The Kaiser Family Foundation is one of the best sources of information on health care, and it recently convened some focus groups in the Midwest and Pennsylvania. These groups included people who received health insurance through an Obamacare exchange and who also voted for Donald Trump.
You can read about the results in an Op-Ed today by Drew Altman, Kaiser’s chief executive. It underscores how messy and uncertain the coming debate over Obamacare’s future will likely be.
I want to point out one theme that keeps popping up in Altman’s piece — and existed long before Obamcare: A lot of Americans are deeply frustrated by the logistical headaches built into our health care system.
I share their frustration, and I imagine most of you do, too. Just this week, a member of my family endured the Kafkaesque experience of being told that she needed to show up for an appointment even if she were no longer sick or face a penalty, thanks to insurance rules.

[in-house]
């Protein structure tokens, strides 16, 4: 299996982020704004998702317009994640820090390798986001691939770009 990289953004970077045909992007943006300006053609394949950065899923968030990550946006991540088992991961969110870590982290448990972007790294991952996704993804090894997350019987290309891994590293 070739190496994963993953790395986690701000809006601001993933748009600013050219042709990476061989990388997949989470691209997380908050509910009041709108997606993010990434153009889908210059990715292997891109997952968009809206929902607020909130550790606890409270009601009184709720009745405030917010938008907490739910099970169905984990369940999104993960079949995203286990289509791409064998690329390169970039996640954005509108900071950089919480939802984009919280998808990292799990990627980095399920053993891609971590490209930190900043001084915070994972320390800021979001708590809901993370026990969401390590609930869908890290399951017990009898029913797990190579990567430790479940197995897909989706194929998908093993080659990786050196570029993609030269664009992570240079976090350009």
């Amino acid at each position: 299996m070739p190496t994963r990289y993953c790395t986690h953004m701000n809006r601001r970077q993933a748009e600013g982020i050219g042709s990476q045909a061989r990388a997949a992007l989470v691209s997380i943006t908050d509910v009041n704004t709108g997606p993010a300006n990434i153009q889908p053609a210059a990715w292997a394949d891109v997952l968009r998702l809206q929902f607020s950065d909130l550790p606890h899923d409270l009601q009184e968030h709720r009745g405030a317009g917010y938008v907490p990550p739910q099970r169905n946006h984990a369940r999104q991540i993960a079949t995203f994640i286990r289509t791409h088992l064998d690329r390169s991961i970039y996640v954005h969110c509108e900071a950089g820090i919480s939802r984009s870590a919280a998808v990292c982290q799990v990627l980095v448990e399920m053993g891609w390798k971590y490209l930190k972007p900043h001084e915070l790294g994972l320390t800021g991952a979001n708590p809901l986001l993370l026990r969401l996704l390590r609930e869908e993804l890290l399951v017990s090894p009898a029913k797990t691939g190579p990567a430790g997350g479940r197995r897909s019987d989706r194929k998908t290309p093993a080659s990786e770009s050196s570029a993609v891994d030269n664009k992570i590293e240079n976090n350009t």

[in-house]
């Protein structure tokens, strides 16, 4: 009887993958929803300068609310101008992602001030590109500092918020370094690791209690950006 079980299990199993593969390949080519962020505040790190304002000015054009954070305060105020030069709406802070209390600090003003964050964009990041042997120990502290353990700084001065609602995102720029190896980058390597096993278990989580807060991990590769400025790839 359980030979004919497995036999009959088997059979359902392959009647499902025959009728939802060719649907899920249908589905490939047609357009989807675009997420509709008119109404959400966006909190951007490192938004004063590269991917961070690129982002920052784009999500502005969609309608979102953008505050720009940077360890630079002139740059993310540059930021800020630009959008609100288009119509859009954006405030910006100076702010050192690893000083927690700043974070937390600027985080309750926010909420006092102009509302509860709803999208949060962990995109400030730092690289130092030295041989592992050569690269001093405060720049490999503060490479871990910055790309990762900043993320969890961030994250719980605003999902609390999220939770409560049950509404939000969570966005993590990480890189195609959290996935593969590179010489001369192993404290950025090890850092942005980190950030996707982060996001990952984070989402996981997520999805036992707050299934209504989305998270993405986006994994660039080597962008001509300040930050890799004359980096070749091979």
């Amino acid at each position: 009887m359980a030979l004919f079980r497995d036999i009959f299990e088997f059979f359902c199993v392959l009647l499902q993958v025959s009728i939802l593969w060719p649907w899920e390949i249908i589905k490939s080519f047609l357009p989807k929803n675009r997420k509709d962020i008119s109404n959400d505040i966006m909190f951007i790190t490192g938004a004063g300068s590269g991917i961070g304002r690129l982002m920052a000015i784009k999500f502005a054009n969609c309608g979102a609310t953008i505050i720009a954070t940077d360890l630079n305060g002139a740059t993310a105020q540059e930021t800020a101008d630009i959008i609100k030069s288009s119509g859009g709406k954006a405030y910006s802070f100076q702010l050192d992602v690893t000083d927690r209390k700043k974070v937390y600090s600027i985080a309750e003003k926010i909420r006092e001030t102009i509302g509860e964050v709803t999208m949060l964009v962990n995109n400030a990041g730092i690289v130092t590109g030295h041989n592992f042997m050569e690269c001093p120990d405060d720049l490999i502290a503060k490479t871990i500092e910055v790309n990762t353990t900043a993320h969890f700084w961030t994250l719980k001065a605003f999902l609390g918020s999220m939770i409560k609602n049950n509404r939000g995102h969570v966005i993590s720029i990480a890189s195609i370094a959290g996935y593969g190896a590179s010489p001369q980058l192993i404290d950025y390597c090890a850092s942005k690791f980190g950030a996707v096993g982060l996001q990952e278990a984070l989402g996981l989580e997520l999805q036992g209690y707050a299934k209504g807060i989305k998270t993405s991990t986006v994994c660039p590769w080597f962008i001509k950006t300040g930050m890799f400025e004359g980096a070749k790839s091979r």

Strikingly, some of the Trump voters told Kaiser that they resented lower-income people who were enrolled in Medicaid, which they viewed as a better deal. Medicaid has its own complexities (and its own problems), but government-run programs do tend to be simpler than private ones. It’s true of Medicare, and it’s true of single-payer systems in other countries.
Obamacare looks the way it does because its designers wanted to cause the least possible disruption to the status quo while providing insurance to many more people. By that measure — and others, as a new Times editorial notes — the law has been a big success.
But if it’s too complicated to have assured its own political survival and Republicans really do repeal it — throwing millions of people off of health insurance — the next push for health reform should probably be simpler. It should probably revolve around expanding the government programs that already exist.
Wouldn’t that be ironic? The Republican passion for getting rid of Obamacare could ultimately lead to a bigger dose of Big Government.